Tape: 2 Story: 9 - Beverly Daniel Tatum remembers her neighbors in Bridgewater, Massachusetts, pt. 1

Tape: 3 Story: 1 - Beverly Daniel Tatum remembers Bridgewater, Massachusetts

Tape: 3 Story: 2 - Beverly Daniel Tatum remembers her neighbors in Bridgewater, Massachusetts, pt. 2

Tape: 3 Story: 3 - Beverly Daniel Tatum recalls Bridgewater's Burnell Laboratory School, pt. 1

Tape: 3 Story: 4 - Beverly Daniel Tatum recalls Bridgewater's Burnell Laboratory School, pt. 2

Tape: 3 Story: 5 - Beverly Daniel Tatum remembers her elementary and junior high school teachers

Tape: 3 Story: 6 - Beverly Daniel Tatum describes holidays and her church in Bridgewater, Massachusetts

Tape: 3 Story: 7 - Beverly Daniel Tatum remembers her time at Bridgewater Middle School

Tape: 3 Story: 8 - Beverly Daniel Tatum recalls her Cape Verdean neighbors

Tape: 3 Story: 9 - Beverly Daniel Tatum describes her childhood personality and her time in high school

Tape: 4 Story: 1 - Beverly Daniel Tatum recalls Bridgewater-Raynham Regional High School

Tape: 4 Story: 2 - Beverly Daniel Tatum remembers choosing Wesleyan University in Middletown, Connecticut

Tape: 4 Story: 3 - Beverly Daniel Tatum describes applying to college and her interest in psychology

Tape: 4 Story: 4 - Beverly Daniel Tatum recalls choosing Wesleyan University in Middletown, Connecticut

Tape: 4 Story: 5 - Beverly Daniel Tatum remembers her instructors at Wesleyan University

Tape: 4 Story: 6 - Beverly Daniel Tatum remembers her time at Wesleyan University in Middletown, Connecticut

Tape: 4 Story: 7 - Beverly Daniel Tatum recalls developing her sense of black pride in college

Tape: 4 Story: 8 - Beverly Daniel Tatum describes her work between college and graduate school

Tape: 4 Story: 9 - Beverly Daniel Tatum describes the development of her racial identity, pt. 1

Tape: 4 Story: 10 - Beverly Daniel Tatum describes the development of her racial identity, pt. 2

Tape: 5 Story: 1 - Beverly Daniel Tatum describes her older brother, Eric Daniel, pt. 1

Tape: 5 Story: 2 - Beverly Daniel Tatum describes her older brother, Eric Daniel, pt. 2

Tape: 5 Story: 3 - Beverly Daniel Tatum remembers attending the University of Michigan in Ann Arbor, pt. 1

Tape: 5 Story: 4 - Beverly Daniel Tatum describes her dissertation advisor, Eric Berman

Tape: 5 Story: 5 - Beverly Daniel Tatum remembers completing her dissertation

Tape: 5 Story: 6 - Beverly Daniel Tatum describes her research about black families

Tape: 5 Story: 7 - Beverly Daniel Tatum recalls teaching a course on racism

Tape: 5 Story: 8 - Beverly Daniel Tatum reflects upon her experiences with racism, pt. 1

Tape: 5 Story: 9 - Beverly Daniel Tatum reflects upon her experiences with racism, pt. 2

Tape: 6 Story: 1 - Beverly Daniel Tatum describes her move from California to Massachusetts

Tape: 6 Story: 2 - Beverly Daniel Tatum remembers her career at Westfield State College

Tape: 6 Story: 3 - Beverly Daniel Tatum describes her career trajectory in Massachusetts

Tape: 6 Story: 4 - Beverly Daniel Tatum recalls joining the Mount Holyoke College faculty

Tape: 6 Story: 5 - Beverly Daniel Tatum describes her book 'Why Are All the Black Kids Sitting Together in the Cafeteria?'

Tape: 6 Story: 6 - Beverly Daniel Tatum talks about her research on racial identity, pt. 1

Tape: 6 Story: 7 - Beverly Daniel Tatum talks about her research on racial identity, pt. 2

Tape: 6 Story: 8 - Beverly Daniel Tatum describes her career at Mount Holyoke College

DASession

1$1

DATape

4$5

DAStory

10$7

DATitle
Beverly Daniel Tatum describes the development of her racial identity, pt. 2
Beverly Daniel Tatum recalls teaching a course on racism
Transcript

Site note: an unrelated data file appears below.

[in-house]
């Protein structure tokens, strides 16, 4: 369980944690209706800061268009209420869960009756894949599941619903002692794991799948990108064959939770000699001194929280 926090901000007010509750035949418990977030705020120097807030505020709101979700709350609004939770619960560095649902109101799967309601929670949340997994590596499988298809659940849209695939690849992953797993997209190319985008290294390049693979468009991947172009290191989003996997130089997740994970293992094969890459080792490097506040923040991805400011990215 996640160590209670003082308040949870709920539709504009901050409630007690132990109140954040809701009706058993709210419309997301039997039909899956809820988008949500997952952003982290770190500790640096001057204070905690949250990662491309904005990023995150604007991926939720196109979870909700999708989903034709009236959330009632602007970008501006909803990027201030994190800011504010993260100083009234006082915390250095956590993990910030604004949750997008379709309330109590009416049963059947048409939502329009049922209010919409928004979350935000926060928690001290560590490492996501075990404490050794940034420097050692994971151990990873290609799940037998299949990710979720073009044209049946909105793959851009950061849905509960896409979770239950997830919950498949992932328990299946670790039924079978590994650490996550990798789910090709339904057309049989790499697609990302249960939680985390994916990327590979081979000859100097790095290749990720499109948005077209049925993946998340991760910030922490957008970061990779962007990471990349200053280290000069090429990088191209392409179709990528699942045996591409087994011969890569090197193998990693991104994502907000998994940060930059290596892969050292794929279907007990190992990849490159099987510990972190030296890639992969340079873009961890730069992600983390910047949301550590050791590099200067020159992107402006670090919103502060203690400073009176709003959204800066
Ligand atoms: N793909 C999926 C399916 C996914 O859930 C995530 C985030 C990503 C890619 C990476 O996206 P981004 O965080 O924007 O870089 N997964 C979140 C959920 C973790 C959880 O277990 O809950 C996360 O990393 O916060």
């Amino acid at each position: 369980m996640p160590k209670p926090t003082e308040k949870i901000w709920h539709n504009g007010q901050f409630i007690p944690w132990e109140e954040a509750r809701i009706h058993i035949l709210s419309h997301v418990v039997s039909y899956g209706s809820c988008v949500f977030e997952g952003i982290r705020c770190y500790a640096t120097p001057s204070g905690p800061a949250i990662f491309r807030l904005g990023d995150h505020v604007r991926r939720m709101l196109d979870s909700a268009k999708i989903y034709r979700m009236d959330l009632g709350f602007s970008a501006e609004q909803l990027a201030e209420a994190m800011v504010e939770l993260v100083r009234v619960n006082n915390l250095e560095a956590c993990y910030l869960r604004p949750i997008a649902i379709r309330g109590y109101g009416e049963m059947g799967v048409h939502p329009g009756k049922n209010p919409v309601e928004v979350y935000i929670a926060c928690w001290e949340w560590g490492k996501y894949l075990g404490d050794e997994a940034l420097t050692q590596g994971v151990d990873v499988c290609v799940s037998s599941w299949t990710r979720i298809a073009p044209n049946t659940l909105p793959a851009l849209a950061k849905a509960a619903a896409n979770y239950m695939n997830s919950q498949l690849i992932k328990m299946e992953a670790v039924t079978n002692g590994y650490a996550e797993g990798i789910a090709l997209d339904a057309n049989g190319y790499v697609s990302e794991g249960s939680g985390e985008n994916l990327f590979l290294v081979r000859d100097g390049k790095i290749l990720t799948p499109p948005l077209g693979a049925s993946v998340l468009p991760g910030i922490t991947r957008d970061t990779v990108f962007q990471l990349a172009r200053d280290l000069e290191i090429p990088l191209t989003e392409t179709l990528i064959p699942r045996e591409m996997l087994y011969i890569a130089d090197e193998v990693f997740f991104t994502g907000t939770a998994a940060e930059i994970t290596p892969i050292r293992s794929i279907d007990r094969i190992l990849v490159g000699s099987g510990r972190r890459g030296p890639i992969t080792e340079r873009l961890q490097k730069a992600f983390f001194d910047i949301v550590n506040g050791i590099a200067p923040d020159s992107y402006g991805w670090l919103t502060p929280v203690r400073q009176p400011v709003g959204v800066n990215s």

But when I was at Wesleyan [Wesleyan University, Middletown, Connecticut], I became a resident advisor in the residence halls, and in my--on my residence hall, I had two black girls who also had grown up in predominantly white communities and one of them did it the way I did it in the sense that she came to Wesleyan and she really became part of the black community, and another one didn't. She seemed to be uncomfortable, not able to make that transition, and hung out mostly with other white students and I wondered at the time what made the difference. What made the difference for me, what made the difference between these two girls, and that was really my research question when I went off to graduate school. It was like, what makes the difference? And, I studied that question when I did my doctoral dissertation, and I tried to answer the question in my book, 'Assimilation Blues' ['Assimilation Blues: Black Families in a White Community,' Beverly Daniel Tatum], and in the book I described three kinds of families. I discovered, as part of my research, that there were three kinds of families that I described. One was families that were what I would call race conscious. These were black families living in white communities that, even though they were in a white community, they really worked hard to try to make sure that their kids developed a strong sense of black identity. And maybe they did that by visiting their relatives other places, or sending the kids to a black church, or, you know, maybe joining Jack and Jill [Jack and Jill of America, Inc.], or you know, they did things (simultaneous)--$$(Simultaneous) Just immersing themselves in some kind of black environment--$$Trying to find some way to maintain that kind of ongoing connection for their children. And then there were some families that said it was important but didn't really do it, that they were kind of neutral. And then there were families that didn't think it was important, didn't really talk about it, didn't, you know, kind of avoided the whole topic of race, and I called them race-avoidant. If I had to characterize my family, I would call my parents [Catherine Maxwell Daniel and Robert A. Daniel] race neutral.$$Okay.$$You know, they didn't talk a lot about race, they really talked, they talked--or when they did, it was in the spirit of judging people by the content of their character, not by the color of their skin. They were really humanitarians in the sense of I can honestly say I never heard my parents make negative comments about white people or anybody, you know. They were very much guided by the golden rule: treat people the way you want to be treated. That was a clear principle in my household, so I would not give my parents credit for my own desire to establish--to connect with black people because it wasn't necessarily something that they talked a lot about. They didn't say you should do this or you should not do that and, in fact, when I went off to college with my Angela [HistoryMaker Angela Davis] and came home, I went off to college, came home, you know, looking like Angela Davis and talking about power to the people (laughter), you know, my mother thought I had really become kind of anti-white, and she and I had a long conversation about this in my summer after my first year of college, when I said to her, you know, "It's possible to be pro-black without being anti-white," you know. It's not necessarily both--you know, you don't have--I still had white friends, I still saw my high school friends, but clearly my focus had shifted.$So, I got invited to teach a course in the black studies department. The first course I was invited to teach was a course called--was really about black children and education. It was called Education and the Black Child. So, I taught that course and it went pretty well, and then I was asked to teach another one, and the second course I was asked to teach was called Group Exploration of Racism, and I had not ever taught a course like that before, but I, as a psychologist, had facilitated groups, you know, assertiveness training groups, all kinds of groups. And I had done all this reading about coping patterns and responses to racism on the parts of black families and so, anyway, to make a long story short, I thought I could do it and so I, and I needed the money (laughter) so I was offered the opportunity and I took it and I wasn't, I was twenty-five years old, I mean I was still young. Maybe I was twenty-six. I got married when I was twenty-four, going on twenty-four, so maybe I was twenty-six at this time, but I was a new professor and even though I wasn't very experienced, I had a very powerful teaching experience, because at the end of the semester, teaching this course, Group Exploration of Racism, my students said, "This course was the best course we've taken at this university. Everybody should take this course. It should be required." And I just felt like, wow, this is really powerful, and what was it that was making the course such a powerful learning experience? And, what I concluded was it was really about giving young people the permission to talk about a topic that had been a taboo up to that point for them. I mean, it was a very uncommon thing to be able to come together in a racially mixed class and talk about race. Most people hadn't had that experience before.$$Now were there as many whites as there were blacks, or were there--$$Oh, there were more whites, it was mostly white, so it wasn't evenly divided. The University of California at Santa Barbara [University of California, Santa Barbara, Santa Barbara, California] was the least diverse of the University of California campuses at the time that I was there, and that's probably still true. The black student population was about two percent, the Chicano student population was maybe five percent, the Asian population was a little higher perhaps, but it was still largely white campus.$$Well, a lot of times black students will shy away from classes on racism, but in that particular instance, you still had black representation (simultaneous)--?$$(Simultaneous) Yes, I did. I did. So, you know, if their class had maybe thirty students in it, maybe five of the students were black, and that's not a huge number but it is certainly, you know maybe 20 percent of the students would be black, and that, for most of the white students, was a new experience, being in a class with 20 percent of the students being of color, because most of the time, maybe there'd just be one or two. And, but anyway it was a very powerful teaching experience, and as the result of it, I made a personal decision that I wanted to always teach a course on racism. I thought it was an important social duty that I should engage in.